A state appeals court in Pennsylvania yesterday upheld the plaintiff’s $13.7 million win in a product liability lawsuit brought over one of Johnson & Johnson (NYSE:JNJ) subsidiary Ethicon‘s pelvic mesh products.
Plaintiff Sharon Carlino was awarded $13.5 million in damages in February 2016, after a Keystone State jury found that the Ethicon transvaginal polypropylene tape implanted during a 2005 hysterectomy was defective and that the company failed to adequately warn of its risks; Carlino needed three revision surgeries to remove the eroded mesh. That decision was upheld early the following year, with the court adding some $238,000 in delay damages.
Ethicon and Carlino cross-appealed, with the company pressing seven arguments seeking to overturn the decision and Carlino arguing that the delay damage award should have been calculated on both compensatory and punitive damages, not just the compensatory award.
Yesterday the Pennsylvania Superior Court ruled on the cross-appeals, backing the lower court’s decision on all fronts, including Ethicon’s challenge to the punitive damages award and the delay damages ruling.
“Taken as a whole, and viewed in the light most favorable to the verdict winner, this evidence permitted the jury to find Ethicon acted with wanton and willful disregard of Ms. Carlino’s rights and that this conduct caused her injuries. The evidence showed that Ethicon knew that the TVT could cause permanent vaginal and muscular pain and sexual dysfunction, because of its mesh weight, pore size, pore collapse, and particle loss. Despite this knowledge, Ethicon promoted the TVT for patients who sought to fix SUI, knowingly understated the risks of the TVT in its IFU, and consistently misled physicians that the TVT produced few adverse results,” the Superior Court found.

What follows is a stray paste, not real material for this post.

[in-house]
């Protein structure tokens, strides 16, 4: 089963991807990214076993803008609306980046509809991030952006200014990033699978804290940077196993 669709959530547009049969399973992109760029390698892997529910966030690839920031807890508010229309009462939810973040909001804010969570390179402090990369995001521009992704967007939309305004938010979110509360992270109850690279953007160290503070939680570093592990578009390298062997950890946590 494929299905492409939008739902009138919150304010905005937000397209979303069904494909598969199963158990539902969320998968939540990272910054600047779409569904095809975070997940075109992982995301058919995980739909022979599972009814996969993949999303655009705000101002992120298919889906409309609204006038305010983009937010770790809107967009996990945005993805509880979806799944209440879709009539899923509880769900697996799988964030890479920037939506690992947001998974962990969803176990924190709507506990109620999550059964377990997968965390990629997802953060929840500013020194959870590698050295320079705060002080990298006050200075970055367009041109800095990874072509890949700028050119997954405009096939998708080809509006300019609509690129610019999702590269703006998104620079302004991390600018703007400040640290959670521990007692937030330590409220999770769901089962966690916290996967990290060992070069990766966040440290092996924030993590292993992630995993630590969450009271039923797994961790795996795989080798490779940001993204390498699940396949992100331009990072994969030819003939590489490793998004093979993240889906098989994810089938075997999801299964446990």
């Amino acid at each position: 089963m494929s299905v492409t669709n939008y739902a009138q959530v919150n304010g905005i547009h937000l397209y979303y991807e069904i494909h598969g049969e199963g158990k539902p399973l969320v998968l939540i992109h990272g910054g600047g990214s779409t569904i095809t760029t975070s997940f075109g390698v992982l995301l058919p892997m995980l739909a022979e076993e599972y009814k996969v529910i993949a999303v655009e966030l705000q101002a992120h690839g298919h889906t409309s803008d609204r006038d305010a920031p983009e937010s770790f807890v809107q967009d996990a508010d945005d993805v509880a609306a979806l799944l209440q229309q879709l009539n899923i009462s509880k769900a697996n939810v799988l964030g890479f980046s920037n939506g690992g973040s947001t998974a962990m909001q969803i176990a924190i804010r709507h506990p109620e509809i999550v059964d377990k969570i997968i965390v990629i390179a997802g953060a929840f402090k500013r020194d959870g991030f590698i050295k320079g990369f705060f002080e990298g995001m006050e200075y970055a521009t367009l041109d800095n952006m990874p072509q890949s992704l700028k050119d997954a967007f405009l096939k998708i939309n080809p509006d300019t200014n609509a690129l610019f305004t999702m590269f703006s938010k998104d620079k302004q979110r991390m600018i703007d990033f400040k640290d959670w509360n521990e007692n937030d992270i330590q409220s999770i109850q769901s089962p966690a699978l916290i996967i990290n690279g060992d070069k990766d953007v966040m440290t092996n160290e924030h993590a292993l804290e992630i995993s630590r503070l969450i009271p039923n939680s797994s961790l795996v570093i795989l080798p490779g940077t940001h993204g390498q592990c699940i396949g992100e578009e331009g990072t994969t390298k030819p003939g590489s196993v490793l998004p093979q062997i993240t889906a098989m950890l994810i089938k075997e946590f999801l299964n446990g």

“The evidence demonstrates that Ethicon knowingly understated the risks of the TVT in all six versions of the [instructions for use] published between 2000 and 2015. The IFU’s adverse reactions section did not change during that time, and it failed to acknowledge new information Ethicon was obtaining from treaters and its own researchers on adverse effects associated with the TVT. In addition, Ethicon consistently and misleadingly informed physicians that the TVT produced few adverse results and was intentionally evasive about common complications,” according to the ruling.
In January a Philadelphia jury hit Ethicon with a $41 million decision in another pelvic mesh suit brought over its Gynemesh, Prolift and TVT-O meshes. That verdict includes $25 million in punitive damages, $15 million in compensatory damages and $1 million for loss of consortium.
Ethicon has said it intends to appeal the decision and that it stands by its pelvic mesh products.